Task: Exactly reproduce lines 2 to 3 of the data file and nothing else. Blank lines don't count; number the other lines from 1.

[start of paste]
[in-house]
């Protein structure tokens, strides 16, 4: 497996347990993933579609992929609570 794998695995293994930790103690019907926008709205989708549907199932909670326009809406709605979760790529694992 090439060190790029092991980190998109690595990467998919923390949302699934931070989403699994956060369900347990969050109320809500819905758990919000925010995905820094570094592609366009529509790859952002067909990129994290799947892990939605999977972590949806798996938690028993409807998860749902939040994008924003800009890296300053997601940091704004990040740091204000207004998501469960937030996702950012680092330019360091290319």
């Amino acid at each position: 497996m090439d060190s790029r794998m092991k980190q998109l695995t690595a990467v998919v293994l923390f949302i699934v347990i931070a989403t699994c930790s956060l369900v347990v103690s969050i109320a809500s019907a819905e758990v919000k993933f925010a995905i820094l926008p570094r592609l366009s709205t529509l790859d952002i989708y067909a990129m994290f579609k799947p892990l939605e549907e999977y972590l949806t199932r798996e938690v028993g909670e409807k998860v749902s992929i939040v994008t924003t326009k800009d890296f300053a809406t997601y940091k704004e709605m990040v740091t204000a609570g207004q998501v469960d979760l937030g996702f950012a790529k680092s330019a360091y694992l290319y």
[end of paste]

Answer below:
């Protein structure tokens, strides 16, 4: 497996347990993933579609992929609570 794998695995293994930790103690019907926008709205989708549907199932909670326009809406709605979760790529694992 090439060190790029092991980190998109690595990467998919923390949302699934931070989403699994956060369900347990969050109320809500819905758990919000925010995905820094570094592609366009529509790859952002067909990129994290799947892990939605999977972590949806798996938690028993409807998860749902939040994008924003800009890296300053997601940091704004990040740091204000207004998501469960937030996702950012680092330019360091290319």
């Amino acid at each position: 497996m090439d060190s790029r794998m092991k980190q998109l695995t690595a990467v998919v293994l923390f949302i699934v347990i931070a989403t699994c930790s956060l369900v347990v103690s969050i109320a809500s019907a819905e758990v919000k993933f925010a995905i820094l926008p570094r592609l366009s709205t529509l790859d952002i989708y067909a990129m994290f579609k799947p892990l939605e549907e999977y972590l949806t199932r798996e938690v028993g909670e409807k998860v749902s992929i939040v994008t924003t326009k800009d890296f300053a809406t997601y940091k704004e709605m990040v740091t204000a609570g207004q998501v469960d979760l937030g996702f950012a790529k680092s330019a360091y694992l290319y």